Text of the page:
WASHINGTON, DC - JANUARY 17: Alli McCracken joins activists protesting the surveillance of U.S. citizens by the NSA outside the Justice Department where U.S. President Barack Obama gave a major speech on reforming the NSA January 17, 2014 in Washington, DC. Obama was expected to announce reforms including a requirement by intelligence agencies to obtain permission from a secret court before utilizing access to telephonic data gathered on U.S. citizens.

NSA's data mining scandal constitutes a whole lot more of secret government actions that were probed by the 9th U.S. Circuit Court of Appeals. The court even went as far as saying that the NSA violated the Fourth Amendment of the U.S. Constitution: "every man's home is his castle" or right to privacy or security from unlawful searches.

Somalis vs. NSA

Coinciding with the federal court's ruling and probe, four Somali nationals fighting their case with regards to NSA's phone data mining were given a chance to state their grievances. However, the court document states that the Somalis engaged in the act of terrorism.

In 2013, the NSA caught the four Somalis using the aforementioned phone data surveillance in funding the al-Shabbab terrorist militia group. Judge Marsha S. Benzon, the author of the court publication, stated that despite the NSA's surveillance method's unlawfulness, the Somalis still engaged in terrorist actions and does not taint the evidence presented to them.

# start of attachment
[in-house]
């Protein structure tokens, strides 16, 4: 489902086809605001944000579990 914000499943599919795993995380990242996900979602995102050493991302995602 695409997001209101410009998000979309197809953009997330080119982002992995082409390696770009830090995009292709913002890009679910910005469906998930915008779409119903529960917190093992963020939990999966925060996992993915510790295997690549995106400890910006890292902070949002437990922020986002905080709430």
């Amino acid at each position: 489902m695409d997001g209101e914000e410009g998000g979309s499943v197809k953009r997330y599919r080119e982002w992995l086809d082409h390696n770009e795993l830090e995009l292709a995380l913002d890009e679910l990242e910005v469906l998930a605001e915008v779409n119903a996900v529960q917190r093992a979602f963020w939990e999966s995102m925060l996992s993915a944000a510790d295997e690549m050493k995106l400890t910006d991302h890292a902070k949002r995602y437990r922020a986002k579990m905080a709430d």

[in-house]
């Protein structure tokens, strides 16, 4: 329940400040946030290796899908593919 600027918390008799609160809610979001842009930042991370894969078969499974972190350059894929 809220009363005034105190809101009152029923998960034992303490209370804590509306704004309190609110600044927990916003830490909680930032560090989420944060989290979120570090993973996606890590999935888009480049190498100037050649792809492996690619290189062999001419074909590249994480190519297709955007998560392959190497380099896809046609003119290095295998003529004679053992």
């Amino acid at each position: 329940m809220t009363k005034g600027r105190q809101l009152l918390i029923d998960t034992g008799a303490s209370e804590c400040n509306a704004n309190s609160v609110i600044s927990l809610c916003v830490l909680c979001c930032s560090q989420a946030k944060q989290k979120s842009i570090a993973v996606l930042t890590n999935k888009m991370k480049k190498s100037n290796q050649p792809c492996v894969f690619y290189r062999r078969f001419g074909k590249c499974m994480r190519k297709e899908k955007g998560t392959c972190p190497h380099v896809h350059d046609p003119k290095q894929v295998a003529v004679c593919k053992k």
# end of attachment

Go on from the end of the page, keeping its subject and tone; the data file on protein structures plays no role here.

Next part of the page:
NSA's approval after 9/11

According to the court, the National Security Agency violated the Foreign Intelligence Surveillance Act (FISA) with millions of information gathered from American phones. NSA's surveillance program was created right after the events of the bombing of the World Trade Center in New York City on September 11, 2001, by the terrorist group, Al Qaeda.

The program was created with FISA's supervision under the Patriot Act. This allowed the U.S. government to collect information and massive data from the phones of millions of Americans.

Snowden's Effort against NSA's Data Mining Scandal in 2013
Edward Snowden Speaks To The Guardian
(Photo : (Photo by The Guardian via Getty Images))
HONG KONG - 2013: (EDITOR'S NOTE: ONLY AVAILABLE TO NEWS ORGANISATIONS AND NOT FOR ENTERTAINMENT USE) In this handout photo provided by The Guardian, Edward Snowden speaks during an interview in Hong Kong. Snowden, a 29-year-old former technical assistant for the CIA, revealed details of top-secret surveillance conducted by the United States' National Security Agency regarding telecom data.

Edward Snowden is a former NSA contractor, and analyst that exposed the intelligence agency's unlawful program way back in 2013 with the Obama administration. Snowden found the act indecent and a violation of human rights, while some go overboard with the surveillance.

The program was ended in 2015, after several court proceedings and probes by the US Justice system. Now, the program is being called illegal and goes against th privacy of every citizen in America.

On the other hand, Cyber Scoop reports that several higher-ups in the NSA are involved in a massive scandal that misuses their positions and power within the agency towards its employees. Some even went as fas as using NSA's security service for personal reasons.